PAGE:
During the reign of Louis XIV, critics bashed the royal court's lavish lifestyle. The fine clothing, wine, jewels . . . the regent's penchant for the best of everything could understandably stir fits of jealous rage from the less-than-privileged class.
In the French Baroque era, entertainment was a serious business that involved an entire retinue devoted to managing every detail of anything from somber religious occasions to fanciful feasts. Although the big top productions were exclusive, the king's patronage of French arts nurtured a cornucopia of music, literature and theater.
Admittedly, without the nobles, we plebs would not get to enjoy some of the classics we hear today.
During a reverie at work (shhh!), I wondered what would a day in the French royal court circa 1600s entail? Would I have the chance to live notoriously rich as Sophia Coppola's Marie Antoinette? A girl can dream, can't she?
Perhaps a lavish lifestyle isn't in the cards for me, but my fate isn't stopping me from basking in French exquisiteness vicariously through the arts. Toss the corset aside, there is a modern-day invitation to experience old-world Versailles right here in Houston.
"You can take a trip to Baroque France in one evening and never leave Houston. How's that for elite time-travel?"
Ars Lyrica's Sunday performance at the Hobby Center for the Performing Arts, titled "Menus-Plaisirs," part of the discovery theme for the ensemble's new season, is my golden ticket to second-hand opulence.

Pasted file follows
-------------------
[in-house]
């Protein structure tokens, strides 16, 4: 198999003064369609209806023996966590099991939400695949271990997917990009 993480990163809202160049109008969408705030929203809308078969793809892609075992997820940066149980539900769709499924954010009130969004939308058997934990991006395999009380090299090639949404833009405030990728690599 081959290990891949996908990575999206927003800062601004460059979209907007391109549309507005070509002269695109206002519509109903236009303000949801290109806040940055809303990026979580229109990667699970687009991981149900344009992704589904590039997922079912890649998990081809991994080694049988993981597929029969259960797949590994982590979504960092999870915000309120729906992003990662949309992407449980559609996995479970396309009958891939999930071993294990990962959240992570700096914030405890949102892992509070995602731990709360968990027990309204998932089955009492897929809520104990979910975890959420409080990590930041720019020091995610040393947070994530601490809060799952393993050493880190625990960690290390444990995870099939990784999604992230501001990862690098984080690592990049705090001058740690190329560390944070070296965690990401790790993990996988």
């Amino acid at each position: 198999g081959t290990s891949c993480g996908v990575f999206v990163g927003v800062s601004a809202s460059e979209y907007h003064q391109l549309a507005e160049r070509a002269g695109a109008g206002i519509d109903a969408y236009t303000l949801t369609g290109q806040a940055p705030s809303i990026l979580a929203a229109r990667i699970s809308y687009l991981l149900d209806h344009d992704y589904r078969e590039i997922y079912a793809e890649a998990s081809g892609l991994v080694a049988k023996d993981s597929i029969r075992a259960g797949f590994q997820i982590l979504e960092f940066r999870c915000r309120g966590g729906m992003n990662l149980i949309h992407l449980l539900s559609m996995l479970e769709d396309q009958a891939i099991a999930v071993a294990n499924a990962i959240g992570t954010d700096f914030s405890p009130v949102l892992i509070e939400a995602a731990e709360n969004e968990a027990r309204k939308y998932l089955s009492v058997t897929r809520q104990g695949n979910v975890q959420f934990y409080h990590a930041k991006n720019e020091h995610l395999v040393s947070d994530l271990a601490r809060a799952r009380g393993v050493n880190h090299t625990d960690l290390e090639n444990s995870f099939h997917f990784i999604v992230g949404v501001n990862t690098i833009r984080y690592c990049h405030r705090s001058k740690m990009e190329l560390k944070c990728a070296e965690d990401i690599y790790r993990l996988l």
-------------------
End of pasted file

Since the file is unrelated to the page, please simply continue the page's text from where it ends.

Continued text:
"You can take a trip to Baroque France in one evening and never leave Houston," artistic direct Matthew Dirst says. "It's all about a good tune and a good time! How's that for elite time-travel?"
The noble evening, which translates to "Cabinet of Musical Pleasures," features a repertoire of delightful pieces that includes compositions by Handel and Lully. The settings are fairly simple: A playful singing contest and a theatrical Intermezzo by Charpentier that would have accompanied Molière's comedy Le mariage forcé.
Also on the program are Jean-Féry Rebel's Les plaisirs champêtres; Handel's Tune Your Harps from Esther, Fato, tiranno from Flavio and Cara pianta from Apollo e Dafne; Chédeville's Concerto after Vivaldi, The Four Seasons; Charpentier's Petite Pastorale; and Lully's Symphonie in A minor (Trios de coucher le Roy).
Ars Lyrica's cabinet of musical pleasures promises to treat you like a French king. Or queen.
I choose princess.